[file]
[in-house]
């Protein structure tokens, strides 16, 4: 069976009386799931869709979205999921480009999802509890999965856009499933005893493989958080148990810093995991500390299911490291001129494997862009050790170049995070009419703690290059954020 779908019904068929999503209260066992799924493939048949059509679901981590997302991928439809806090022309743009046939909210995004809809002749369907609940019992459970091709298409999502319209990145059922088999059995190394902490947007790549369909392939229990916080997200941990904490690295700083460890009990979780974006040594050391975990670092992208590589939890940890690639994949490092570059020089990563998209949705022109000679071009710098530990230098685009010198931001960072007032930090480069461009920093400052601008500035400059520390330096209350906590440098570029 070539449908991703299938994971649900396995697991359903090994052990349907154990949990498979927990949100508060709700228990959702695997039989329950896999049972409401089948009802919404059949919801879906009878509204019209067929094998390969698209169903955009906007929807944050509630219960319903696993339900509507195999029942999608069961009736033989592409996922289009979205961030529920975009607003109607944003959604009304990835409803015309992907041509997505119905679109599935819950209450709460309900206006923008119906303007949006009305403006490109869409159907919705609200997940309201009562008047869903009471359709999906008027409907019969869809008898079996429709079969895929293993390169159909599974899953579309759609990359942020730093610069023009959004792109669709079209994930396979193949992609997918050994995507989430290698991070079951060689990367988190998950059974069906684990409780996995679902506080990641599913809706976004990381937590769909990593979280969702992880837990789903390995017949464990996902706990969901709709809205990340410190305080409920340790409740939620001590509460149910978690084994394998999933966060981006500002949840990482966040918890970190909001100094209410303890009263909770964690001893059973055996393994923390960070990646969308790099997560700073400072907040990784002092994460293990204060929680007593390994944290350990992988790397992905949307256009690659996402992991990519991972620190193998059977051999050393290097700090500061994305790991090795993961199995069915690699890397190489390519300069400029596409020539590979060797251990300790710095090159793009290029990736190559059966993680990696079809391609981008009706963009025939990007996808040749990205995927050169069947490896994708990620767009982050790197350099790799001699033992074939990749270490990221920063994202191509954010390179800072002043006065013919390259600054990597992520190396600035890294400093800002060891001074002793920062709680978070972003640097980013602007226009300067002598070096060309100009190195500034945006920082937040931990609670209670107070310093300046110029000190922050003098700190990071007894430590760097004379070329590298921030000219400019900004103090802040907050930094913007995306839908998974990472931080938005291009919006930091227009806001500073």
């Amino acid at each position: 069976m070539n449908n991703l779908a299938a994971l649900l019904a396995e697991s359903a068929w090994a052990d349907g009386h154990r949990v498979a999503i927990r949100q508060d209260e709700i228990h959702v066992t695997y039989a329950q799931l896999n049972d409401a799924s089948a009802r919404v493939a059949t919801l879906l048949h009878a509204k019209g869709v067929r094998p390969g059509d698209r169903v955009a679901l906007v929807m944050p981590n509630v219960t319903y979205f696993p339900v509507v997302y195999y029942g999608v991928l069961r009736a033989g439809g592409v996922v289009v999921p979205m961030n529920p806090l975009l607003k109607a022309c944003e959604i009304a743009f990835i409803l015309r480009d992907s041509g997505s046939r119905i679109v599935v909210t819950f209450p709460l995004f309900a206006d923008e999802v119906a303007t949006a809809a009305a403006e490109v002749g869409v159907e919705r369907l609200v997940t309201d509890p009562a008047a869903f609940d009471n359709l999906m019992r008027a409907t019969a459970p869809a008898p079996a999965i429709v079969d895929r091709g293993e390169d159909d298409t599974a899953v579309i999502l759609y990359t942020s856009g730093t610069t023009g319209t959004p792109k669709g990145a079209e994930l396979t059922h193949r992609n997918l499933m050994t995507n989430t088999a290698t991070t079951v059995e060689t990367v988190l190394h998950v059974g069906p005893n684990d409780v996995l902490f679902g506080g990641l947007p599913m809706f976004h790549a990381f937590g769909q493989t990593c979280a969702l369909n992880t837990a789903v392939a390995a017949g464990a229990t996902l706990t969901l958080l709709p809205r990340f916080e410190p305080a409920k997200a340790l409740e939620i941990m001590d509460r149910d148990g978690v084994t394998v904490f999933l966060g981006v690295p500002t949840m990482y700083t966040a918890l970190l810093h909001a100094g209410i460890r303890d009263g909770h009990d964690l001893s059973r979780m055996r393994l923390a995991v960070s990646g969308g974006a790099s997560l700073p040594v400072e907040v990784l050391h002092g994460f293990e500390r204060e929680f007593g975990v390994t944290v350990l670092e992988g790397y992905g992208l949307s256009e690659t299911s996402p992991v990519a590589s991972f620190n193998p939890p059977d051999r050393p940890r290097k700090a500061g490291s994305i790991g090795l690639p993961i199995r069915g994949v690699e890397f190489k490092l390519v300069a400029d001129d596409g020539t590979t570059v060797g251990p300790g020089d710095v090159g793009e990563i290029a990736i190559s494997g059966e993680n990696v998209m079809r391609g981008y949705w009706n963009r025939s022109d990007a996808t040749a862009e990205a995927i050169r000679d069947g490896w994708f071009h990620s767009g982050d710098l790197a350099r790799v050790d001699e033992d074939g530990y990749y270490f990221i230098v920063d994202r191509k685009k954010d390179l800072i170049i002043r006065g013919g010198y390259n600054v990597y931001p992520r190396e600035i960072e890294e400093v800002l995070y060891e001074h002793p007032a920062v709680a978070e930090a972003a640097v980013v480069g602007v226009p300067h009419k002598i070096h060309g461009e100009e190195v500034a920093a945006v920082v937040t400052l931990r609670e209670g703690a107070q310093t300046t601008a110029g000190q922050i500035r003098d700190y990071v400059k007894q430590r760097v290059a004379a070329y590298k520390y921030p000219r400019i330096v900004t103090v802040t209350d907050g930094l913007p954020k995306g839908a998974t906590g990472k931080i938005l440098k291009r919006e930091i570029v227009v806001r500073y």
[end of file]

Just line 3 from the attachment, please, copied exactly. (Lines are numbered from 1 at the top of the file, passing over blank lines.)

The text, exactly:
């Amino acid at each position: 069976m070539n449908n991703l779908a299938a994971l649900l019904a396995e697991s359903a068929w090994a052990d349907g009386h154990r949990v498979a999503i927990r949100q508060d209260e709700i228990h959702v066992t695997y039989a329950q799931l896999n049972d409401a799924s089948a009802r919404v493939a059949t919801l879906l048949h009878a509204k019209g869709v067929r094998p390969g059509d698209r169903v955009a679901l906007v929807m944050p981590n509630v219960t319903y979205f696993p339900v509507v997302y195999y029942g999608v991928l069961r009736a033989g439809g592409v996922v289009v999921p979205m961030n529920p806090l975009l607003k109607a022309c944003e959604i009304a743009f990835i409803l015309r480009d992907s041509g997505s046939r119905i679109v599935v909210t819950f209450p709460l995004f309900a206006d923008e999802v119906a303007t949006a809809a009305a403006e490109v002749g869409v159907e919705r369907l609200v997940t309201d509890p009562a008047a869903f609940d009471n359709l999906m019992r008027a409907t019969a459970p869809a008898p079996a999965i429709v079969d895929r091709g293993e390169d159909d298409t599974a899953v579309i999502l759609y990359t942020s856009g730093t610069t023009g319209t959004p792109k669709g990145a079209e994930l396979t059922h193949r992609n997918l499933m050994t995507n989430t088999a290698t991070t079951v059995e060689t990367v988190l190394h998950v059974g069906p005893n684990d409780v996995l902490f679902g506080g990641l947007p599913m809706f976004h790549a990381f937590g769909q493989t990593c979280a969702l369909n992880t837990a789903v392939a390995a017949g464990a229990t996902l706990t969901l958080l709709p809205r990340f916080e410190p305080a409920k997200a340790l409740e939620i941990m001590d509460r149910d148990g978690v084994t394998v904490f999933l966060g981006v690295p500002t949840m990482y700083t966040a918890l970190l810093h909001a100094g209410i460890r303890d009263g909770h009990d964690l001893s059973r979780m055996r393994l923390a995991v960070s990646g969308g974006a790099s997560l700073p040594v400072e907040v990784l050391h002092g994460f293990e500390r204060e929680f007593g975990v390994t944290v350990l670092e992988g790397y992905g992208l949307s256009e690659t299911s996402p992991v990519a590589s991972f620190n193998p939890p059977d051999r050393p940890r290097k700090a500061g490291s994305i790991g090795l690639p993961i199995r069915g994949v690699e890397f190489k490092l390519v300069a400029d001129d596409g020539t590979t570059v060797g251990p300790g020089d710095v090159g793009e990563i290029a990736i190559s494997g059966e993680n990696v998209m079809r391609g981008y949705w009706n963009r025939s022109d990007a996808t040749a862009e990205a995927i050169r000679d069947g490896w994708f071009h990620s767009g982050d710098l790197a350099r790799v050790d001699e033992d074939g530990y990749y270490f990221i230098v920063d994202r191509k685009k954010d390179l800072i170049i002043r006065g013919g010198y390259n600054v990597y931001p992520r190396e600035i960072e890294e400093v800002l995070y060891e001074h002793p007032a920062v709680a978070e930090a972003a640097v980013v480069g602007v226009p300067h009419k002598i070096h060309g461009e100009e190195v500034a920093a945006v920082v937040t400052l931990r609670e209670g703690a107070q310093t300046t601008a110029g000190q922050i500035r003098d700190y990071v400059k007894q430590r760097v290059a004379a070329y590298k520390y921030p000219r400019i330096v900004t103090v802040t209350d907050g930094l913007p954020k995306g839908a998974t906590g990472k931080i938005l440098k291009r919006e930091i570029v227009v806001r500073y």